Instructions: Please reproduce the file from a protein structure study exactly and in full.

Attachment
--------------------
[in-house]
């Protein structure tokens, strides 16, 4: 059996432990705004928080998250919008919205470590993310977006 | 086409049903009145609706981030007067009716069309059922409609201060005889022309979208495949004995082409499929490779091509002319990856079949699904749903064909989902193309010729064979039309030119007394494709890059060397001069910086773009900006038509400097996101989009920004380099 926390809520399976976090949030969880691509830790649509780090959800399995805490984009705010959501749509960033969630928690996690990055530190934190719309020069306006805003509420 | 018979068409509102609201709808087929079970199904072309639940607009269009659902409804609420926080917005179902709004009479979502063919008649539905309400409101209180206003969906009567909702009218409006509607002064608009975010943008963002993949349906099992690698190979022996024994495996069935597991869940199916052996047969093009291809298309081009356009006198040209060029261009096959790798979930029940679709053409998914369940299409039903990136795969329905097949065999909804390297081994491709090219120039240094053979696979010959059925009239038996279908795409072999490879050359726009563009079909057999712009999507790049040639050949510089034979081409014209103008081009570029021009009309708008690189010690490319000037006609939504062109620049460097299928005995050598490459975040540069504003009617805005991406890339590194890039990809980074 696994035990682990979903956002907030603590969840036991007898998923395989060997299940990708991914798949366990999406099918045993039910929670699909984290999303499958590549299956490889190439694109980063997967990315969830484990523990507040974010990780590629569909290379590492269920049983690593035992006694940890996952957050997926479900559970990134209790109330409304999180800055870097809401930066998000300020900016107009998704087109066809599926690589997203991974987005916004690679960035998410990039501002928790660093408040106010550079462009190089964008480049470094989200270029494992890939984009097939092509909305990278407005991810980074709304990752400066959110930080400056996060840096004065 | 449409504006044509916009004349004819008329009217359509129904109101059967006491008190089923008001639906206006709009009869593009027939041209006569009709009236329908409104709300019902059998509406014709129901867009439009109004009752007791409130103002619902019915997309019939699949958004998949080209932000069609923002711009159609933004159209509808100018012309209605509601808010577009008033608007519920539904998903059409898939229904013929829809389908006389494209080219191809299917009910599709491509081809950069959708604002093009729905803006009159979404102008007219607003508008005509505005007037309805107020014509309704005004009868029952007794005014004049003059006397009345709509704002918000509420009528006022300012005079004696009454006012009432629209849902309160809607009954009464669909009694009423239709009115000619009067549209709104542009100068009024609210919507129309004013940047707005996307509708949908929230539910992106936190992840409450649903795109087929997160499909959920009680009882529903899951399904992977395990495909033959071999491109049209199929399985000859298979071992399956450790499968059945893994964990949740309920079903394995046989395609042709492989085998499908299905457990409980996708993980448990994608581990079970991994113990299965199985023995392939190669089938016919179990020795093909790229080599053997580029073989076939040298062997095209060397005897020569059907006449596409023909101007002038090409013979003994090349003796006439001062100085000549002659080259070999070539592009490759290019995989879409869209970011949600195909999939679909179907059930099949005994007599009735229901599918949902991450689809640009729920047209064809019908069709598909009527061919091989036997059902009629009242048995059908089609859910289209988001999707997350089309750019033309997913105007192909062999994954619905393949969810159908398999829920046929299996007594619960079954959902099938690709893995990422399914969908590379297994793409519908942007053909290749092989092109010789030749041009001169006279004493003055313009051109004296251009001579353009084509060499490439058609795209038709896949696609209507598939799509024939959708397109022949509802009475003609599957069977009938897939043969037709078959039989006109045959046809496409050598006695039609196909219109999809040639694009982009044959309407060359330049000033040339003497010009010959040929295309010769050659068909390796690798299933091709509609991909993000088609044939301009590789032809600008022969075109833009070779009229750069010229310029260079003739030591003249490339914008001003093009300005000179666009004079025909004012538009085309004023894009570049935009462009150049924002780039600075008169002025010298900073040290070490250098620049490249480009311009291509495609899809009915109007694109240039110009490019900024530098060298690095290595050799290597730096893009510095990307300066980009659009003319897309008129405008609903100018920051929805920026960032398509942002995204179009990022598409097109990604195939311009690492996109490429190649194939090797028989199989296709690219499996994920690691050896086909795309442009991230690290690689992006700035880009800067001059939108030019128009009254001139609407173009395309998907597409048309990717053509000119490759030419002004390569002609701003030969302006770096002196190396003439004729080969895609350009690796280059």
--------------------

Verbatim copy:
[in-house]
């Protein structure tokens, strides 16, 4: 059996432990705004928080998250919008919205470590993310977006 | 086409049903009145609706981030007067009716069309059922409609201060005889022309979208495949004995082409499929490779091509002319990856079949699904749903064909989902193309010729064979039309030119007394494709890059060397001069910086773009900006038509400097996101989009920004380099 926390809520399976976090949030969880691509830790649509780090959800399995805490984009705010959501749509960033969630928690996690990055530190934190719309020069306006805003509420 | 018979068409509102609201709808087929079970199904072309639940607009269009659902409804609420926080917005179902709004009479979502063919008649539905309400409101209180206003969906009567909702009218409006509607002064608009975010943008963002993949349906099992690698190979022996024994495996069935597991869940199916052996047969093009291809298309081009356009006198040209060029261009096959790798979930029940679709053409998914369940299409039903990136795969329905097949065999909804390297081994491709090219120039240094053979696979010959059925009239038996279908795409072999490879050359726009563009079909057999712009999507790049040639050949510089034979081409014209103008081009570029021009009309708008690189010690490319000037006609939504062109620049460097299928005995050598490459975040540069504003009617805005991406890339590194890039990809980074 696994035990682990979903956002907030603590969840036991007898998923395989060997299940990708991914798949366990999406099918045993039910929670699909984290999303499958590549299956490889190439694109980063997967990315969830484990523990507040974010990780590629569909290379590492269920049983690593035992006694940890996952957050997926479900559970990134209790109330409304999180800055870097809401930066998000300020900016107009998704087109066809599926690589997203991974987005916004690679960035998410990039501002928790660093408040106010550079462009190089964008480049470094989200270029494992890939984009097939092509909305990278407005991810980074709304990752400066959110930080400056996060840096004065 | 449409504006044509916009004349004819008329009217359509129904109101059967006491008190089923008001639906206006709009009869593009027939041209006569009709009236329908409104709300019902059998509406014709129901867009439009109004009752007791409130103002619902019915997309019939699949958004998949080209932000069609923002711009159609933004159209509808100018012309209605509601808010577009008033608007519920539904998903059409898939229904013929829809389908006389494209080219191809299917009910599709491509081809950069959708604002093009729905803006009159979404102008007219607003508008005509505005007037309805107020014509309704005004009868029952007794005014004049003059006397009345709509704002918000509420009528006022300012005079004696009454006012009432629209849902309160809607009954009464669909009694009423239709009115000619009067549209709104542009100068009024609210919507129309004013940047707005996307509708949908929230539910992106936190992840409450649903795109087929997160499909959920009680009882529903899951399904992977395990495909033959071999491109049209199929399985000859298979071992399956450790499968059945893994964990949740309920079903394995046989395609042709492989085998499908299905457990409980996708993980448990994608581990079970991994113990299965199985023995392939190669089938016919179990020795093909790229080599053997580029073989076939040298062997095209060397005897020569059907006449596409023909101007002038090409013979003994090349003796006439001062100085000549002659080259070999070539592009490759290019995989879409869209970011949600195909999939679909179907059930099949005994007599009735229901599918949902991450689809640009729920047209064809019908069709598909009527061919091989036997059902009629009242048995059908089609859910289209988001999707997350089309750019033309997913105007192909062999994954619905393949969810159908398999829920046929299996007594619960079954959902099938690709893995990422399914969908590379297994793409519908942007053909290749092989092109010789030749041009001169006279004493003055313009051109004296251009001579353009084509060499490439058609795209038709896949696609209507598939799509024939959708397109022949509802009475003609599957069977009938897939043969037709078959039989006109045959046809496409050598006695039609196909219109999809040639694009982009044959309407060359330049000033040339003497010009010959040929295309010769050659068909390796690798299933091709509609991909993000088609044939301009590789032809600008022969075109833009070779009229750069010229310029260079003739030591003249490339914008001003093009300005000179666009004079025909004012538009085309004023894009570049935009462009150049924002780039600075008169002025010298900073040290070490250098620049490249480009311009291509495609899809009915109007694109240039110009490019900024530098060298690095290595050799290597730096893009510095990307300066980009659009003319897309008129405008609903100018920051929805920026960032398509942002995204179009990022598409097109990604195939311009690492996109490429190649194939090797028989199989296709690219499996994920690691050896086909795309442009991230690290690689992006700035880009800067001059939108030019128009009254001139609407173009395309998907597409048309990717053509000119490759030419002004390569002609701003030969302006770096002196190396003439004729080969895609350009690796280059």